NATO partner Turkey had already become alarmingly unstable even before July 15. In the southeast of the country, the military has rekindled fighting in a hopeless war against Kurdish guerrillas. And the putsch attempt has now further weakened the state and the army.
In recent days, Erdogan has had around 100 generals and admirals arrested, about one-third of the military leadership. Many of those suspected to be behind the putsch held important positions within the armed forces, including Adem Huduti, the commander of the Second Army, who coordinated the deployment against the Kurds in southeast Turkey, and Bekir Ercan Van, chief of the Incirlik Air Base, which is used by the US and Europe in the fight against Islamic State.
That is not welcome news for the Pentagon: The US holds NATO's largest stockpile of nuclear weapons at Incirlik. It should not come as a surprise that there will be calls to move these somewhat useless weapons.
On Monday WikiLeaks said its website was attacked after promising to publish hundreds of thousands of documents on Turkish President Recep Tayyip Erdogan and his political party, AKP. “We are unsure of the true origin of the attack. The timing suggests a Turkish state power faction or its allies,” WikiLeaks said in a subsequent message. “We will prevail & publish.”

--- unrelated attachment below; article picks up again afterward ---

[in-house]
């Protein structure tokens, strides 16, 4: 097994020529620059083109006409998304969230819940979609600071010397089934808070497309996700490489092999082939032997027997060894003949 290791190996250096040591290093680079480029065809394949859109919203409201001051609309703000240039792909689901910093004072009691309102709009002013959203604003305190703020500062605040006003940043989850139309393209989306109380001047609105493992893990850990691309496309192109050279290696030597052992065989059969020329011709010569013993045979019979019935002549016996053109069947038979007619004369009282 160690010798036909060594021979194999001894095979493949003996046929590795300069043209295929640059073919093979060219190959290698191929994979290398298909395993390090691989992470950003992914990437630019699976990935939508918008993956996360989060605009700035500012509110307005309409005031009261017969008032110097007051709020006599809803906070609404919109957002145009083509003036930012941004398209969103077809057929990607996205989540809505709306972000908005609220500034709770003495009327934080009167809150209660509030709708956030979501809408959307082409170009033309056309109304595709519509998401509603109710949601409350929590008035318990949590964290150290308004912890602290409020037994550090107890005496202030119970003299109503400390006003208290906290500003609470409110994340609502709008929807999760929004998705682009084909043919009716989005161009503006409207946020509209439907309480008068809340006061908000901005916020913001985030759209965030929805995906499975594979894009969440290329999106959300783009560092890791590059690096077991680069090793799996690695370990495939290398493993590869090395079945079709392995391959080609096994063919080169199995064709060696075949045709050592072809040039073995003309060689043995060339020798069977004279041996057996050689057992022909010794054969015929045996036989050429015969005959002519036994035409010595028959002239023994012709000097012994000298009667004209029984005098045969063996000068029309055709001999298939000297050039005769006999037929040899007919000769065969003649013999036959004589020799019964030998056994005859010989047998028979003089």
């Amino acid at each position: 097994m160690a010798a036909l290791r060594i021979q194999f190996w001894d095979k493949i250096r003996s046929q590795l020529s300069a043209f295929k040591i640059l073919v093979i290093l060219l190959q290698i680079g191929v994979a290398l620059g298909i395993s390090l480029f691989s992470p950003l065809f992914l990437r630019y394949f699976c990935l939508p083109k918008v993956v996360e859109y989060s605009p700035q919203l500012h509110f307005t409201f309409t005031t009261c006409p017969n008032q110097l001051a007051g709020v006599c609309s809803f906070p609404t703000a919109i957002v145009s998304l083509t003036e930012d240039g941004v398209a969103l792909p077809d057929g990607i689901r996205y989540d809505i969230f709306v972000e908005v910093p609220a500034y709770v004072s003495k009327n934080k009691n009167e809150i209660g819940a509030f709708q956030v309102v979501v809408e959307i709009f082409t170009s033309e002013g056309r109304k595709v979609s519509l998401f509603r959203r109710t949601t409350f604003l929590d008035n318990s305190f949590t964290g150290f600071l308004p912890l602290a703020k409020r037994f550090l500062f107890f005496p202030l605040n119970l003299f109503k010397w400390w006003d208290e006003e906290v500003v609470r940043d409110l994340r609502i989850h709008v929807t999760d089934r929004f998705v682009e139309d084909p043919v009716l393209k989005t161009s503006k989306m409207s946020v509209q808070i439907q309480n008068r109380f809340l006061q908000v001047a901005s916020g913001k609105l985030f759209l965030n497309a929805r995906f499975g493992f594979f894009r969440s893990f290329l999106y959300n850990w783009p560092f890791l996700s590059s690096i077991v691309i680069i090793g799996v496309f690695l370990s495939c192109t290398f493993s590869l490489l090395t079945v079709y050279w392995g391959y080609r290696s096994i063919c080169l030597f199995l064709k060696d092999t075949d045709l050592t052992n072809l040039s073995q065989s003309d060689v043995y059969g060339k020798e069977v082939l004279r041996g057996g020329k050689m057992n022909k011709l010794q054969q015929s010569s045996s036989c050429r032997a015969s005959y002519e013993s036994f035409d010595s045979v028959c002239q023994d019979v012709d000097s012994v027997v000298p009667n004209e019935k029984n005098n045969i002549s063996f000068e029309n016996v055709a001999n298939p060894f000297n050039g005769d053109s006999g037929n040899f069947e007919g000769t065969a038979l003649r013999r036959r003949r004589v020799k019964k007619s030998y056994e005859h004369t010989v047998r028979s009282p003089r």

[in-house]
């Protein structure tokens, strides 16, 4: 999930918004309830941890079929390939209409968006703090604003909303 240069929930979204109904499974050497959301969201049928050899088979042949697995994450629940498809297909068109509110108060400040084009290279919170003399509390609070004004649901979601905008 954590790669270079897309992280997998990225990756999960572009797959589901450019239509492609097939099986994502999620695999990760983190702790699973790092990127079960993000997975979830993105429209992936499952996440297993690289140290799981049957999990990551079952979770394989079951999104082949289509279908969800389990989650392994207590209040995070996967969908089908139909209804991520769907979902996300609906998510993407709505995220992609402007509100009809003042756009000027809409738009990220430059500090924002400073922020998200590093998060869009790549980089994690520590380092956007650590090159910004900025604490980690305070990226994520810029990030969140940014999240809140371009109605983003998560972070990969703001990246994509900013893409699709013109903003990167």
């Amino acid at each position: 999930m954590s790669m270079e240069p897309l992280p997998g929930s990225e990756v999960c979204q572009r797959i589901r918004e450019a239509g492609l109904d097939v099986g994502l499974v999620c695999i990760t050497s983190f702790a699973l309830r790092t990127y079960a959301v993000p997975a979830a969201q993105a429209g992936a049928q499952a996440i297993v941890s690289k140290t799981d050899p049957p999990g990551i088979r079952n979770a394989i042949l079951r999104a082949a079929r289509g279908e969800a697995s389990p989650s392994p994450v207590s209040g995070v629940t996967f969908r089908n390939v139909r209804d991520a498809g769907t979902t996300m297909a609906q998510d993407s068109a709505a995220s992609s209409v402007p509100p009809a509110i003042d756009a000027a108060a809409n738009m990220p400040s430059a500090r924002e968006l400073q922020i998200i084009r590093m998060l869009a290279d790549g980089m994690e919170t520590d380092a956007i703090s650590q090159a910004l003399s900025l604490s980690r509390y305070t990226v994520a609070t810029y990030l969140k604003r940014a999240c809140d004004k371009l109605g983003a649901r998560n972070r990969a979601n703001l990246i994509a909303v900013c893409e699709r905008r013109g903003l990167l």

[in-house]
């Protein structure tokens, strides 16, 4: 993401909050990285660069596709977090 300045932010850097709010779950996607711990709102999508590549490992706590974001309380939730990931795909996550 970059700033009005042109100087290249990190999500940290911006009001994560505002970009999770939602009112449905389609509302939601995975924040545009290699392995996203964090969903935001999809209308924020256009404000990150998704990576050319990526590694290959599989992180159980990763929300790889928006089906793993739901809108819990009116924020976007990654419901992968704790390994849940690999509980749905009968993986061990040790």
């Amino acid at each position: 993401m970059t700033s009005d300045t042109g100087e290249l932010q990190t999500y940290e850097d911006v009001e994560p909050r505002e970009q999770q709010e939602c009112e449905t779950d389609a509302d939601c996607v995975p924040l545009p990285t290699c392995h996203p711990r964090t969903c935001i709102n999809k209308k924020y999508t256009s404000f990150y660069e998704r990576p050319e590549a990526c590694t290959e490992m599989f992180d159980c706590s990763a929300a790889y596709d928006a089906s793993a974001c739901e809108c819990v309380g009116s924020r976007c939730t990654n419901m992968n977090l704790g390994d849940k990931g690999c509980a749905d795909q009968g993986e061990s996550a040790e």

The group said it planned to release 300,000 internal emails in addition to another 500,000 documents. The leaked emails slated to be released starting Tuesday date through July 7, 2016, nearly one week before the Turkish military staged the insurgency, WikiLeaks said.
Operational Tuesday morning WikiLeaks went ahead with publishing the Erdogan Emails on Tuesday, adding that all 300,000 are internal to Erdogan's Justice and Development Party.
Most interesting will be the upcoming 500,000 documents from in the wake of the failed coup.
Erdogan late on Wednesday told al-Jazeera he believes a foreign power may have been involved, and said it would be a big mistake if the United States decides not to extradite Gülen, who lives in the U.S.
Also today, Turkey issued a ban on professional travel for all academics, and Bloomberg just came out with the news that a countrywide state of emergency will be declared.
In Turkey, the least bad, Erdogan’s survival, has prevailed. That does not mean much worse will not follow.